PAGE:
Latent Emissions, Chakaia Booker
Edward Burch, after Michael Spang, Écorché, cast ca. 1767
Edward Burch (British, 1730–1814), Écorché, after Michael Henry Spang (Danish, active 1750), cast ca. 1767, lead with bronze patina, 9 5/8 inches. Acquired with funds provided by the Bernard Norling and Mary T. Norling Endowment for 18th- and 19th-Century Sculpture, 2018.072.001
This small-scale model of a flayed figure, called by its French name “écorché,” was used by art students studying the anatomical intricacies of the human figure. Artists attended dissections conducted by anatomists in order to be able to render the body more convincingly in the portrayal of their human subjects. This little sculpture is a reduced version of a life-size plaster cast made by the British anatomist William Hunter from the body of a dead criminal in 1750. After using the plaster cast in his lessons, Hunter came to realize that his students would benefit from having a smaller model that could be more easily transported among studios. Hunter commissioned the Danish artist Michael Spang to make a small wax model after his plaster cast. Following Spang’s death in 1767, Hunter asked his friend Edward Burch to make a bronze cast from Spang’s reduced model. These statuettes became very popular, and many casts were made and circulated.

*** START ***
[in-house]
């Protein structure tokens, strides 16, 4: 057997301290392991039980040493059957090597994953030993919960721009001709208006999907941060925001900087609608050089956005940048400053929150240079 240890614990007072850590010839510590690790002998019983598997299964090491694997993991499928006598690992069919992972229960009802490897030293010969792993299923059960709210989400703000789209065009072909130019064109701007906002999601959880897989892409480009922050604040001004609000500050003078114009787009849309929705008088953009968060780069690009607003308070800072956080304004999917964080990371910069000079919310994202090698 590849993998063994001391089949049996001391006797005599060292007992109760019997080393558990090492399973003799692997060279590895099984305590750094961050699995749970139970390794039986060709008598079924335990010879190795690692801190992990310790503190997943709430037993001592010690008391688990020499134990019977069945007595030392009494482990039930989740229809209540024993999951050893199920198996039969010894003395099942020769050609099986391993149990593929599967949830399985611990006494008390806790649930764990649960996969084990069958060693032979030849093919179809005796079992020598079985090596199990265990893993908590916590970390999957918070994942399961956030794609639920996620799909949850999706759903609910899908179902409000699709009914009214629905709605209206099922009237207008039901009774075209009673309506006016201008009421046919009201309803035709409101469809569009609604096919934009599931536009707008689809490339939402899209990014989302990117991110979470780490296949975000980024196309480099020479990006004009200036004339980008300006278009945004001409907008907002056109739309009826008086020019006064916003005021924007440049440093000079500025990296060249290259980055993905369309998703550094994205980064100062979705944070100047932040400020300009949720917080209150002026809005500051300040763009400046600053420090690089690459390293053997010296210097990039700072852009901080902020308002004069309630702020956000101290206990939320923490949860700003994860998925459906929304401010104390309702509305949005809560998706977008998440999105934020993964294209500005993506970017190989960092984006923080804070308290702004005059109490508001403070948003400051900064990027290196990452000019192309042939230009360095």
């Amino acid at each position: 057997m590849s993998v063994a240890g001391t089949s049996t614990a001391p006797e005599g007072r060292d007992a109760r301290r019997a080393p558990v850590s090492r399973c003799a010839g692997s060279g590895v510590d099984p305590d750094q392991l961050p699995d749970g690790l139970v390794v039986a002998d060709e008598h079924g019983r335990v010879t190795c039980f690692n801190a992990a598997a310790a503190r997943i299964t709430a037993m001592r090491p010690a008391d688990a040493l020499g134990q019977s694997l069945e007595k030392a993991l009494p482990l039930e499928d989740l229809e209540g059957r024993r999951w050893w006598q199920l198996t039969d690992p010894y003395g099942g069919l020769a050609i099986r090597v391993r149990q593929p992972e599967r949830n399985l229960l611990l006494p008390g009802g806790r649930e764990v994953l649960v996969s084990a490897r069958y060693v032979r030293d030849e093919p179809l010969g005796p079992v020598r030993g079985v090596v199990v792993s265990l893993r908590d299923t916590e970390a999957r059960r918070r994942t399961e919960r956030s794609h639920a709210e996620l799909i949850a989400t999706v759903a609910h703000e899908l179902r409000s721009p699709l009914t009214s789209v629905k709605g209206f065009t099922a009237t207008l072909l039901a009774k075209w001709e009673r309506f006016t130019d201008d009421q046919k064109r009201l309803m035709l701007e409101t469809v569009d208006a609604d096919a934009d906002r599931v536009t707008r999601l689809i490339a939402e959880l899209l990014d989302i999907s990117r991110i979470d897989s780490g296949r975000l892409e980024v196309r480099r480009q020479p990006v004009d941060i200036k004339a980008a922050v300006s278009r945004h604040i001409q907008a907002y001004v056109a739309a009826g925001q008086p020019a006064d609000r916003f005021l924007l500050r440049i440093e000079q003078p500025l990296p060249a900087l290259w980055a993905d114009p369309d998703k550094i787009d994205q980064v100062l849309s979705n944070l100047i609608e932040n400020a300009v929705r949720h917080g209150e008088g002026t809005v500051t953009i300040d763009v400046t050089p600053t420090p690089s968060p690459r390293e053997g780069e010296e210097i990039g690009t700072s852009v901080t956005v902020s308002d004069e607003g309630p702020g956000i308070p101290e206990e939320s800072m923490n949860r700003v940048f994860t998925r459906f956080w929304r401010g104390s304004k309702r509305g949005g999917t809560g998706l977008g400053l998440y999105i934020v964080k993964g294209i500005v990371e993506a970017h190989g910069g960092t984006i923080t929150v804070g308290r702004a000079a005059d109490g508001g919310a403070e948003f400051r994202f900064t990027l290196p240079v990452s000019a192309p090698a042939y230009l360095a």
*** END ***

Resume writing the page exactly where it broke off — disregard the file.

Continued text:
This particular cast was made under the supervision of Hunter and Burch in lead, rather than bronze, which allowed for finer detail. The surface was then treated, or given a patina, to make it look like bronze.